Impacts of mineral dust on ice clouds in tropical deep convection systems

Q. L. Min, R. Li, B. Lin, E. Joseph, V. Morris, Y. Hu, S. W. Li, S. Wang

Research output: Contribution to journalArticlepeer-review

15 Scopus citations


Multi-platform and multi-sensor observations are used to study the impacts of mineral dust on ice clouds of tropical deep convection systems based on one massive Sahara dust event. The comparisons of cloud properties between dust-laden and dust-free conditions support the hypothesis that the presence of large concentrations of mineral dust produces more ice particles at warmer temperature through heterogeneous nucleation processes. Water vapor competition limits ice particles' growth and results in relatively small sizes of ice particles and a narrow distribution of effective particle diameter in non-precipitating ice clouds, particularly at upper layer with temperatures colder than 40 to 50. °C. On the other hand, precipitating ice clouds with sufficient water vapor supply have greater ice water paths under dust-laden conditions than under dust-free conditions. The results also suggest that mineral dusts may invigorate the convection and enhance water vapor supply in deep convective precipitating clouds, lifting ice particles to higher altitudes. Additional study illustrates that the observed microphysical changes of ice clouds in the deep convection systems are not simply due to the differences of large-scale dynamics and thermodynamics.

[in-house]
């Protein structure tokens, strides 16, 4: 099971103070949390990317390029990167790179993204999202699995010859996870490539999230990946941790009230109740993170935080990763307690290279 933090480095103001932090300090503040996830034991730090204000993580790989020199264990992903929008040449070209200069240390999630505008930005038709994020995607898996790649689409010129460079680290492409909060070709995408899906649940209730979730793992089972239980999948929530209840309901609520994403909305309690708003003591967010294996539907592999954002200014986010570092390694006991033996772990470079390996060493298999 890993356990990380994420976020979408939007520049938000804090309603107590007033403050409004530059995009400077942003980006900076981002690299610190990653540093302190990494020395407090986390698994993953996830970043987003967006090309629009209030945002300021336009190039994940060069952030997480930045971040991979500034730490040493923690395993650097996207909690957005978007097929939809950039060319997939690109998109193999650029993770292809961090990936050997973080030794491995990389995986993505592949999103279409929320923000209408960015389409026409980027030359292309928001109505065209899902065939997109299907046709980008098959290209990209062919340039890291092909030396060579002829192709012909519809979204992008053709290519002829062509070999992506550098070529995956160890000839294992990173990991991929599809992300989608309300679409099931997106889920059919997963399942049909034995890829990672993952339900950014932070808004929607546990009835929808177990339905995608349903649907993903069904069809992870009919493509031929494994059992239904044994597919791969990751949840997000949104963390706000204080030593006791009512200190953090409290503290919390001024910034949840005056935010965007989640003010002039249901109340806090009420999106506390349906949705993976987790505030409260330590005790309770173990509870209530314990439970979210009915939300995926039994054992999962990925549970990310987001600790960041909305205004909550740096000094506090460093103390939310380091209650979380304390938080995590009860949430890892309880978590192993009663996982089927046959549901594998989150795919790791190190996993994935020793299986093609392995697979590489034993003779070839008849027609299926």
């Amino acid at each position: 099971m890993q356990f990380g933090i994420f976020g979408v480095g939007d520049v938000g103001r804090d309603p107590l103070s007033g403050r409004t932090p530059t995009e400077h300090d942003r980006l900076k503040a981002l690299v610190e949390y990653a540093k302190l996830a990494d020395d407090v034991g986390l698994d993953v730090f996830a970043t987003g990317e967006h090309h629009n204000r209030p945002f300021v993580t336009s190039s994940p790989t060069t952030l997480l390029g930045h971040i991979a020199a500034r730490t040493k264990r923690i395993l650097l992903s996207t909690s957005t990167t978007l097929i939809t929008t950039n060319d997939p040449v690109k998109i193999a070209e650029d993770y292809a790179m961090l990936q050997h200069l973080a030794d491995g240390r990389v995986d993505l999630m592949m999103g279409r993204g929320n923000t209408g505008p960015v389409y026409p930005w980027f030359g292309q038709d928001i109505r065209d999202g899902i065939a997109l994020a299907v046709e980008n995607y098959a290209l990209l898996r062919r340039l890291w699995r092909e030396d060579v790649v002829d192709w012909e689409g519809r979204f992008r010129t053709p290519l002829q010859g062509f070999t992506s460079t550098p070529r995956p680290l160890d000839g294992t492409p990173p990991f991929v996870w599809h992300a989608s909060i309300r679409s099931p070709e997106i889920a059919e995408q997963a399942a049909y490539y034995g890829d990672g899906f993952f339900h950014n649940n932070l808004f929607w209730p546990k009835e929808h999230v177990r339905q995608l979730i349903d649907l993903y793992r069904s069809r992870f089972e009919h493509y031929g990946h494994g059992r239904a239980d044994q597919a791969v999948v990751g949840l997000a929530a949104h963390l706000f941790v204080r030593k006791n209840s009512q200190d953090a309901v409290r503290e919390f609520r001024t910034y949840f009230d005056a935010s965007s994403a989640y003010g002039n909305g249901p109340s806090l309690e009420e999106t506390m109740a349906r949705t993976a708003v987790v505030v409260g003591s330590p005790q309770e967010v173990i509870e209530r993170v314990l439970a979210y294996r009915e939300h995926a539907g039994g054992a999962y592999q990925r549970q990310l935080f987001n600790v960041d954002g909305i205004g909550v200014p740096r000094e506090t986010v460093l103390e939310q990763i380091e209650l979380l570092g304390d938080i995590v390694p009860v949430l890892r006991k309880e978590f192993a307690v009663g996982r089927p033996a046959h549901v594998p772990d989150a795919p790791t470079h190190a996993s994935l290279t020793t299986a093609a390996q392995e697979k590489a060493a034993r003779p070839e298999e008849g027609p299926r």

Original languageEnglish (US)
Pages (from-to)64-72
Number of pages9
JournalAtmospheric Research
StatePublished - Jun 15 2014
Externally publishedYes


  • Effective diameter
  • Heterogeneous nucleation
  • Homogeneous nucleation
  • Ice cloud
  • Mineral dust aerosol
  • Satellite observation

ASJC Scopus subject areas

  • Atmospheric Science


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